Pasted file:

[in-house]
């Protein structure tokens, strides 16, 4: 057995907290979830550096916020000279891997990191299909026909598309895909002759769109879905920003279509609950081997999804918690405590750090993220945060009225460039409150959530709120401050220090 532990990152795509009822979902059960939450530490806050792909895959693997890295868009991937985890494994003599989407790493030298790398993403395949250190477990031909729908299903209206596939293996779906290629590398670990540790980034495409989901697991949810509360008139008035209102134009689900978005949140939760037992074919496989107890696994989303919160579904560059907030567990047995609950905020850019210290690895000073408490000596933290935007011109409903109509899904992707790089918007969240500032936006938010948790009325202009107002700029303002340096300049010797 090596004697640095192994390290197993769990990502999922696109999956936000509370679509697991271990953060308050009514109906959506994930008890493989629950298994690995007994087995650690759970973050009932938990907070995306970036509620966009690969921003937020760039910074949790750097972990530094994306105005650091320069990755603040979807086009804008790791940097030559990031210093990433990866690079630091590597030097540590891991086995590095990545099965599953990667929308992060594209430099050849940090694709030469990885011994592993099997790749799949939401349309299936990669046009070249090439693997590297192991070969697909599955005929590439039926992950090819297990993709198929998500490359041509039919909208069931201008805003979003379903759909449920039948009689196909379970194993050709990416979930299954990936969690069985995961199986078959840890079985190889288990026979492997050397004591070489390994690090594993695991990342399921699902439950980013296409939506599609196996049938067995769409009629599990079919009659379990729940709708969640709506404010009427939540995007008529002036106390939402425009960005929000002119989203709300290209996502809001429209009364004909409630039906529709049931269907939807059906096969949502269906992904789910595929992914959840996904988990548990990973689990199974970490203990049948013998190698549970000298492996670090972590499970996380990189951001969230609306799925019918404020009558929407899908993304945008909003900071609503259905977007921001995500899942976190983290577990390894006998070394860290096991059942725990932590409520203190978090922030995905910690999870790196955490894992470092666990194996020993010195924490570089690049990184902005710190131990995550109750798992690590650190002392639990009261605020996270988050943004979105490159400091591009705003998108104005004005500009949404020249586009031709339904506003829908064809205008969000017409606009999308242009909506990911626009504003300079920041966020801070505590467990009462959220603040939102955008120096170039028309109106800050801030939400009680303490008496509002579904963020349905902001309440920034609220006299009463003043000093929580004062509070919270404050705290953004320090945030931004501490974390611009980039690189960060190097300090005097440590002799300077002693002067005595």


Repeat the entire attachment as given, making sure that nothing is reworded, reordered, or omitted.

[in-house]
């Protein structure tokens, strides 16, 4: 057995907290979830550096916020000279891997990191299909026909598309895909002759769109879905920003279509609950081997999804918690405590750090993220945060009225460039409150959530709120401050220090 532990990152795509009822979902059960939450530490806050792909895959693997890295868009991937985890494994003599989407790493030298790398993403395949250190477990031909729908299903209206596939293996779906290629590398670990540790980034495409989901697991949810509360008139008035209102134009689900978005949140939760037992074919496989107890696994989303919160579904560059907030567990047995609950905020850019210290690895000073408490000596933290935007011109409903109509899904992707790089918007969240500032936006938010948790009325202009107002700029303002340096300049010797 090596004697640095192994390290197993769990990502999922696109999956936000509370679509697991271990953060308050009514109906959506994930008890493989629950298994690995007994087995650690759970973050009932938990907070995306970036509620966009690969921003937020760039910074949790750097972990530094994306105005650091320069990755603040979807086009804008790791940097030559990031210093990433990866690079630091590597030097540590891991086995590095990545099965599953990667929308992060594209430099050849940090694709030469990885011994592993099997790749799949939401349309299936990669046009070249090439693997590297192991070969697909599955005929590439039926992950090819297990993709198929998500490359041509039919909208069931201008805003979003379903759909449920039948009689196909379970194993050709990416979930299954990936969690069985995961199986078959840890079985190889288990026979492997050397004591070489390994690090594993695991990342399921699902439950980013296409939506599609196996049938067995769409009629599990079919009659379990729940709708969640709506404010009427939540995007008529002036106390939402425009960005929000002119989203709300290209996502809001429209009364004909409630039906529709049931269907939807059906096969949502269906992904789910595929992914959840996904988990548990990973689990199974970490203990049948013998190698549970000298492996670090972590499970996380990189951001969230609306799925019918404020009558929407899908993304945008909003900071609503259905977007921001995500899942976190983290577990390894006998070394860290096991059942725990932590409520203190978090922030995905910690999870790196955490894992470092666990194996020993010195924490570089690049990184902005710190131990995550109750798992690590650190002392639990009261605020996270988050943004979105490159400091591009705003998108104005004005500009949404020249586009031709339904506003829908064809205008969000017409606009999308242009909506990911626009504003300079920041966020801070505590467990009462959220603040939102955008120096170039028309109106800050801030939400009680303490008496509002579904963020349905902001309440920034609220006299009463003043000093929580004062509070919270404050705290953004320090945030931004501490974390611009980039690189960060190097300090005097440590002799300077002693002067005595």